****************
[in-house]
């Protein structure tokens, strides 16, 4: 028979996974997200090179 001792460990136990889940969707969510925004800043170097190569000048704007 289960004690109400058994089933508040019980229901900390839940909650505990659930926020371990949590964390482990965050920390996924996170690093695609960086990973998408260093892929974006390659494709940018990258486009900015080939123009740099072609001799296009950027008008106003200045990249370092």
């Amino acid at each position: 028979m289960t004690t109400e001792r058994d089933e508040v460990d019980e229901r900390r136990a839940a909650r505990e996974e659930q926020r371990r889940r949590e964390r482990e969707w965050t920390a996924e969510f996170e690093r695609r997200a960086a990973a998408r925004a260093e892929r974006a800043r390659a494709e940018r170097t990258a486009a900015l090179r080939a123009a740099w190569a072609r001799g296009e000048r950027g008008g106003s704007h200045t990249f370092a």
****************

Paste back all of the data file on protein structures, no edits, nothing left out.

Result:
[in-house]
């Protein structure tokens, strides 16, 4: 028979996974997200090179 001792460990136990889940969707969510925004800043170097190569000048704007 289960004690109400058994089933508040019980229901900390839940909650505990659930926020371990949590964390482990965050920390996924996170690093695609960086990973998408260093892929974006390659494709940018990258486009900015080939123009740099072609001799296009950027008008106003200045990249370092």
């Amino acid at each position: 028979m289960t004690t109400e001792r058994d089933e508040v460990d019980e229901r900390r136990a839940a909650r505990e996974e659930q926020r371990r889940r949590e964390r482990e969707w965050t920390a996924e969510f996170e690093r695609r997200a960086a990973a998408r925004a260093e892929r974006a800043r390659a494709e940018r170097t990258a486009a900015l090179r080939a123009a740099w190569a072609r001799g296009e000048r950027g008008g106003s704007h200045t990249f370092a």